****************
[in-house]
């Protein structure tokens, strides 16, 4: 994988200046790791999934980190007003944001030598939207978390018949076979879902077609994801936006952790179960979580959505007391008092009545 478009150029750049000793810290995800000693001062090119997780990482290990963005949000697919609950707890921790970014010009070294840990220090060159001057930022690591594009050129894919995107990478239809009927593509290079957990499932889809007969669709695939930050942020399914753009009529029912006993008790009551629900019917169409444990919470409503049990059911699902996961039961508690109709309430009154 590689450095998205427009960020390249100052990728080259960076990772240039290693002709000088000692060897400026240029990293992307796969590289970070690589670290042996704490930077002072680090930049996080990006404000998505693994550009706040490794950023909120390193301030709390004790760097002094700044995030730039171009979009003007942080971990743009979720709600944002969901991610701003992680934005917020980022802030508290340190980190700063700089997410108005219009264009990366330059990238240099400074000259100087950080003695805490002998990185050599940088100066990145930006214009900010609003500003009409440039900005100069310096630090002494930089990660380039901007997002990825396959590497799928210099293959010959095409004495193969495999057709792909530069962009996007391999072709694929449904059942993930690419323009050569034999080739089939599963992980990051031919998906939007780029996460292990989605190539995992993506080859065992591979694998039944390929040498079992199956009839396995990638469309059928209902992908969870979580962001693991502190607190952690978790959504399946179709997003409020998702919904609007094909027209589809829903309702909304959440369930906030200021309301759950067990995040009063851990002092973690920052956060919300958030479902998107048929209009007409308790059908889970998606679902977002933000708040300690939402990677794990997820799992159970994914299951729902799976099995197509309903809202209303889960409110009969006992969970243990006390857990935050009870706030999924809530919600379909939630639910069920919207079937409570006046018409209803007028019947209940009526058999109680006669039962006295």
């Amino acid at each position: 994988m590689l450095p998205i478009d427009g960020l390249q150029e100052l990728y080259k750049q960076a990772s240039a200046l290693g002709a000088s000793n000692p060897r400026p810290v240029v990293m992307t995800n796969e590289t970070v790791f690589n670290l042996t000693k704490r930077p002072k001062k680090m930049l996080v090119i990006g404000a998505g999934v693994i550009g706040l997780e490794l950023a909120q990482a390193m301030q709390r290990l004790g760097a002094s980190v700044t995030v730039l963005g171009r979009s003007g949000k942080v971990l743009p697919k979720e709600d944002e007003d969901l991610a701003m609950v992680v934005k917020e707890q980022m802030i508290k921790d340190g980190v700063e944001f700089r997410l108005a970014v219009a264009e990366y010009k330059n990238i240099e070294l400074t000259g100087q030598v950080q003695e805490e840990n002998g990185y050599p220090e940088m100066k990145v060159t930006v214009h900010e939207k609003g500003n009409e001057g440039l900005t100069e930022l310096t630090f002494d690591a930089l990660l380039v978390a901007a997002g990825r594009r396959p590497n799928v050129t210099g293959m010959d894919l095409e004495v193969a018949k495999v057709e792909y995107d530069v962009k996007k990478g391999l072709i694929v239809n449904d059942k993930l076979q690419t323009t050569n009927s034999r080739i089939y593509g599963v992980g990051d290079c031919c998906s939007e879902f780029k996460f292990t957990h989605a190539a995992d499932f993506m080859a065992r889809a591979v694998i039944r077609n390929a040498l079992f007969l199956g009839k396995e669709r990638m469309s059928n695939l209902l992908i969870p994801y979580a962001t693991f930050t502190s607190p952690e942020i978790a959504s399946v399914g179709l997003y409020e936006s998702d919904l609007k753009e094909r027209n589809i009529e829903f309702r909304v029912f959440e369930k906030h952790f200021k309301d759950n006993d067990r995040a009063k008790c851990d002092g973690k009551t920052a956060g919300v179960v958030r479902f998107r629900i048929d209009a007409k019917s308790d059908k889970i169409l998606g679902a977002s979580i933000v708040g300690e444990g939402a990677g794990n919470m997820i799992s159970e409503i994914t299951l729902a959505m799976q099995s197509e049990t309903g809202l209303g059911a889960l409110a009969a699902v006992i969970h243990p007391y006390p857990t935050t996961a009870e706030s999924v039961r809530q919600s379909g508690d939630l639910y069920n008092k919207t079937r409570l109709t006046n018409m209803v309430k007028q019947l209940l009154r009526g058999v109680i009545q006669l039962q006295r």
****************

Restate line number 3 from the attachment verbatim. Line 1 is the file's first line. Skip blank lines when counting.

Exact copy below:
């Amino acid at each position: 994988m590689l450095p998205i478009d427009g960020l390249q150029e100052l990728y080259k750049q960076a990772s240039a200046l290693g002709a000088s000793n000692p060897r400026p810290v240029v990293m992307t995800n796969e590289t970070v790791f690589n670290l042996t000693k704490r930077p002072k001062k680090m930049l996080v090119i990006g404000a998505g999934v693994i550009g706040l997780e490794l950023a909120q990482a390193m301030q709390r290990l004790g760097a002094s980190v700044t995030v730039l963005g171009r979009s003007g949000k942080v971990l743009p697919k979720e709600d944002e007003d969901l991610a701003m609950v992680v934005k917020e707890q980022m802030i508290k921790d340190g980190v700063e944001f700089r997410l108005a970014v219009a264009e990366y010009k330059n990238i240099e070294l400074t000259g100087q030598v950080q003695e805490e840990n002998g990185y050599p220090e940088m100066k990145v060159t930006v214009h900010e939207k609003g500003n009409e001057g440039l900005t100069e930022l310096t630090f002494d690591a930089l990660l380039v978390a901007a997002g990825r594009r396959p590497n799928v050129t210099g293959m010959d894919l095409e004495v193969a018949k495999v057709e792909y995107d530069v962009k996007k990478g391999l072709i694929v239809n449904d059942k993930l076979q690419t323009t050569n009927s034999r080739i089939y593509g599963v992980g990051d290079c031919c998906s939007e879902f780029k996460f292990t957990h989605a190539a995992d499932f993506m080859a065992r889809a591979v694998i039944r077609n390929a040498l079992f007969l199956g009839k396995e669709r990638m469309s059928n695939l209902l992908i969870p994801y979580a962001t693991f930050t502190s607190p952690e942020i978790a959504s399946v399914g179709l997003y409020e936006s998702d919904l609007k753009e094909r027209n589809i009529e829903f309702r909304v029912f959440e369930k906030h952790f200021k309301d759950n006993d067990r995040a009063k008790c851990d002092g973690k009551t920052a956060g919300v179960v958030r479902f998107r629900i048929d209009a007409k019917s308790d059908k889970i169409l998606g679902a977002s979580i933000v708040g300690e444990g939402a990677g794990n919470m997820i799992s159970e409503i994914t299951l729902a959505m799976q099995s197509e049990t309903g809202l209303g059911a889960l409110a009969a699902v006992i969970h243990p007391y006390p857990t935050t996961a009870e706030s999924v039961r809530q919600s379909g508690d939630l639910y069920n008092k919207t079937r409570l109709t006046n018409m209803v309430k007028q019947l209940l009154r009526g058999v109680i009545q006669l039962q006295r």